He could not abstain from murmuring:
“Is it you, Lise?”
“Yes, it is I; it is I, indeed. You would not have known me, would you? I have had so much sorrow–so much sorrow. Sorrow has consumed my life. Look at me now–or, rather, don’t look at me! But how handsome you have kept–and young! If I had by chance met you in the street I would have exclaimed: ‘Jaquelet!’ Now, sit down and let us, first of all, have a chat. And then I will call my daughter, my grown-up daughter. You’ll see how she resembles me–or, rather, how I resembled her–no, it is not quite that; she is just like the ‘me’ of former days–you shall see! But I wanted to be alone with you first. I feared that there would be some emotion on my side, at the first moment. Now it is all over; it is past. Pray be seated, my friend.”
He sat down beside her, holding her hand; but he did not know what to say; he did not know this woman–it seemed to him that he had never seen her before. Why had he come to this house? What could he talk about? Of the long ago? What was there in common between him and her? He could no longer recall anything in presence of this grandmotherly face. He could no longer recall all the nice, tender things, so sweet, so bitter, that had come to his mind that morning when he thought of the other, of little Lise, of the dainty Ashflower. What, then, had become of her, the former one, the one he had loved? That woman of far-off dreams, the blonde with gray eyes, the young girl who used to call him “Jaquelet” so prettily?
They remained side by side, motionless, both constrained, troubled, profoundly ill at ease.
As they talked only commonplaces, awkwardly and spasmodically and slowly, she rose and pressed the button of the bell.
“I am going to call Renée,” she said.
There was a tap at the door, then the rustle of a dress; then a young voice exclaimed:
“Here I am, mamma!”
Lormerin remained bewildered as at the sight of an apparition.
Then, turning toward the mother:
“Oh! it is you!”
In fact, it was she, she whom he had known in bygone days, the Lise who had vanished and come back! In her he found the woman he had won twenty-five years before. This one was even younger, fresher, more childlike.
He felt a wild desire to open his arms, to clasp her to his heart again, murmuring in her ear:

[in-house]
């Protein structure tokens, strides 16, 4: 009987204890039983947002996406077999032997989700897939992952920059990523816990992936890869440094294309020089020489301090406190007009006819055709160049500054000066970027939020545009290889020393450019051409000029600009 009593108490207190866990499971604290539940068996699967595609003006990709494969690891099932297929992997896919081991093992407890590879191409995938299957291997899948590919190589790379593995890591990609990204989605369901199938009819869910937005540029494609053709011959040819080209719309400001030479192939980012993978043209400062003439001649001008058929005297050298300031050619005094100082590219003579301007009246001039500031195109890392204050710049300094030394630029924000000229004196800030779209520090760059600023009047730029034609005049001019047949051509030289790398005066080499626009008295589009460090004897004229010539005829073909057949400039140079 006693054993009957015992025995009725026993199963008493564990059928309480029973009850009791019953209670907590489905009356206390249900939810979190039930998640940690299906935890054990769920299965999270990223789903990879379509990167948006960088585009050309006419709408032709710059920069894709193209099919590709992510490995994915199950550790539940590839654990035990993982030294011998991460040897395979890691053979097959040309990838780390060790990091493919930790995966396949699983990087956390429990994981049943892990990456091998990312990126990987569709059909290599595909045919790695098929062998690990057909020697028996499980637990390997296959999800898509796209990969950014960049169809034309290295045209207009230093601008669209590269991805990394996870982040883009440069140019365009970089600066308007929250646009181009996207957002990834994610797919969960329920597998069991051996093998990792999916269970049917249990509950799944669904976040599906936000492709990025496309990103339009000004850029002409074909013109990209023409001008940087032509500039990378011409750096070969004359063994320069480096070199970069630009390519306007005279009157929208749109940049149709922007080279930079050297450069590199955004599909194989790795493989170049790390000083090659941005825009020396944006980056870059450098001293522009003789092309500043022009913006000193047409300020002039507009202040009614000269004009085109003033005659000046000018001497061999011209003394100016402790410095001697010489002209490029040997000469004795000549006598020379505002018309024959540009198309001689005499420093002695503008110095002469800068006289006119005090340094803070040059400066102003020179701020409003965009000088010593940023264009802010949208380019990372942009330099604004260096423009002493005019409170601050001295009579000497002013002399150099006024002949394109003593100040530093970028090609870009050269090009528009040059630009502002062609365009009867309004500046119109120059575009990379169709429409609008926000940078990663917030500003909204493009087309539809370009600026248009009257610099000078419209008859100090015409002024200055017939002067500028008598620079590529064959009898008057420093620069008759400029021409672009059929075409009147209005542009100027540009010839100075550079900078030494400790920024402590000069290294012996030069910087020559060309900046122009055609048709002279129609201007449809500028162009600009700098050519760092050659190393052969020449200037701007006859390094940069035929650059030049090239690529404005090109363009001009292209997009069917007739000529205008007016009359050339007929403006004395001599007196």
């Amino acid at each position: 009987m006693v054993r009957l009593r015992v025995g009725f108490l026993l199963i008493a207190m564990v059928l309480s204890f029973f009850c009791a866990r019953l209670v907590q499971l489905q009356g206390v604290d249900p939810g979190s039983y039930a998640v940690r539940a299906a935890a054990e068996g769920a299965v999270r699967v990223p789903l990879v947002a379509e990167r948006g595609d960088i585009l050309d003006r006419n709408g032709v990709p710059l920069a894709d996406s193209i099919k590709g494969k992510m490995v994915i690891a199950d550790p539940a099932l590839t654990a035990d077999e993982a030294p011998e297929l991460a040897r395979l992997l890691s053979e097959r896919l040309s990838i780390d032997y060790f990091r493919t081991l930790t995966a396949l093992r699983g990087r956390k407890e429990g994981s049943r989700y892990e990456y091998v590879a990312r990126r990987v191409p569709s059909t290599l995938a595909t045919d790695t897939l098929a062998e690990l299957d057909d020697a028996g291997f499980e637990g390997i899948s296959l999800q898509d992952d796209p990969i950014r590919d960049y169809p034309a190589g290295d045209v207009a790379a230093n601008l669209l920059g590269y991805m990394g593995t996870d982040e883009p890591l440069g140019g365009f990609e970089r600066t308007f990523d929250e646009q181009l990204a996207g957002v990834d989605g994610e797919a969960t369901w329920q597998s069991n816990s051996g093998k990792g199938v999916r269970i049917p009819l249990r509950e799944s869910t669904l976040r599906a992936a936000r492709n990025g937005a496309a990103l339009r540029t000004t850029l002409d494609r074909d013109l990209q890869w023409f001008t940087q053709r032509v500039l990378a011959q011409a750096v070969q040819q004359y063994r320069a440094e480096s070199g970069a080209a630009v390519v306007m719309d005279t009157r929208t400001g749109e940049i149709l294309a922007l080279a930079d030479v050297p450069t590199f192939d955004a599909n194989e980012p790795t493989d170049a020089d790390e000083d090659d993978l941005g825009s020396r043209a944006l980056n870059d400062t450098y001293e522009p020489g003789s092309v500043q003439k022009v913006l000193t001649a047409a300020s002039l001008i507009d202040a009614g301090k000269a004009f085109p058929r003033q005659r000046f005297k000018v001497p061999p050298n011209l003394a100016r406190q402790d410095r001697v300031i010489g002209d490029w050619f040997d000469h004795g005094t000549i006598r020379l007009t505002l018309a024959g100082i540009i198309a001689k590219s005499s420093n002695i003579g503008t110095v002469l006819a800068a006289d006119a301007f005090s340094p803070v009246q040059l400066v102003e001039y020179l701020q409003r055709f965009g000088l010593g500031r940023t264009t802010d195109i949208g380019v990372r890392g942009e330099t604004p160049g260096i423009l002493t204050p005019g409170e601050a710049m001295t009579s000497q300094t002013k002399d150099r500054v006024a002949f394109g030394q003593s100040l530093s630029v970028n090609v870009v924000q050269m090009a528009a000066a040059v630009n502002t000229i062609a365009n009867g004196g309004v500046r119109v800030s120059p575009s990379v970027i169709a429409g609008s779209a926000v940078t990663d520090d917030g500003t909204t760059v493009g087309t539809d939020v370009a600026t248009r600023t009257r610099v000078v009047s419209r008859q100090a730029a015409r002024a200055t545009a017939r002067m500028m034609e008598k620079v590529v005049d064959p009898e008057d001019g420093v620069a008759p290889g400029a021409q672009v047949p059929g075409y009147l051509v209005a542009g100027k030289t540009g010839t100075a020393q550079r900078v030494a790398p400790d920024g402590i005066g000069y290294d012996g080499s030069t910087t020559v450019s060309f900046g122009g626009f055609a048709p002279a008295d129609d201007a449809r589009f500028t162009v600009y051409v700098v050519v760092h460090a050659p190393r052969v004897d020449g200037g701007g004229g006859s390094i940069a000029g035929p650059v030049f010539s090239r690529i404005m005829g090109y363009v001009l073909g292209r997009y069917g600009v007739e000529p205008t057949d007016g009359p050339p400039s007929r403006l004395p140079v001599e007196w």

A man-servant announced:
“Dinner is ready, madame.”
And they proceeded toward the dining-room.
What passed at this dinner? What did they say to him, and what could he say in reply? He found himself plunged in one of those strange dreams which border on insanity. He gazed at the two women with a fixed idea in his mind, a morbid, self-contradictory idea:
“Which is the real one?”
The mother smiled, repeating over and over again:
“Do you remember?” And it was in the bright eyes of the young girl that he found again his memories of the past. Twenty times he opened his mouth to say to her: “Do you remember, Lison?” forgetting this white-haired lady who was looking at him tenderly.
And yet, there were moments when he no longer felt sure, when he lost his head. He could see that the woman of to-day was not exactly the woman of long ago. The other one, the former one, had in her voice, in her glances, in her entire being, something which he did not find again. And he made prodigious efforts of mind to recall his lady love, to seize again what had escaped from her, what this resuscitated one did not possess.
The baronne said:
“You have lost your old vivacity, my poor friend.”
“There are many other things that I have lost!”
But in his heart, touched with emotion, he felt his old love springing to life once more, like an awakened wild beast ready to bite him.
The young girl went on chattering, and every now and then some familiar intonation, some expression of her mother’s, a certain style of speaking and thinking, that resemblance of mind and manner which people acquire by living together, shook Lormerin from head to foot. All these things penetrated him, making the reopened wound of his passion bleed anew.
He got away early, and took a turn along the boulevard. But the image of this young girl pursued him, haunted him, quickened his heart, inflamed his blood. Apart from the two women, he now saw only one, a young one, the old one come back out of the past, and he loved her as he had loved her in bygone years. He loved her with greater ardor, after an interval of twenty-five years.
He went home to reflect on this strange and terrible thing, and to think what he should do.
But, as he was passing, with a wax candle in his hand, before the glass, the large glass in which he had contemplated himself and admired himself before he started, he saw reflected there an elderly, gray-haired man; and suddenly he recollected what he had been in olden days, in the days of little Lise. He saw himself charming and handsome, as he had been when he was loved! Then, drawing the light nearer, he looked at himself more closely, as one inspects a strange thing with a magnifying glass, tracing the wrinkles, discovering those frightful ravages, which he had not perceived till now.
And he sat down, crushed at the sight of himself, at the sight of his lamentable image, murmuring:
“All over, Lormerin!”
by: Guy de Maupassant (1850-1893)
The following story is reprinted from Une Vie, a Piece of String and Other Stories. Guy de Maupassant. London: Classic Publishing Company, 1911.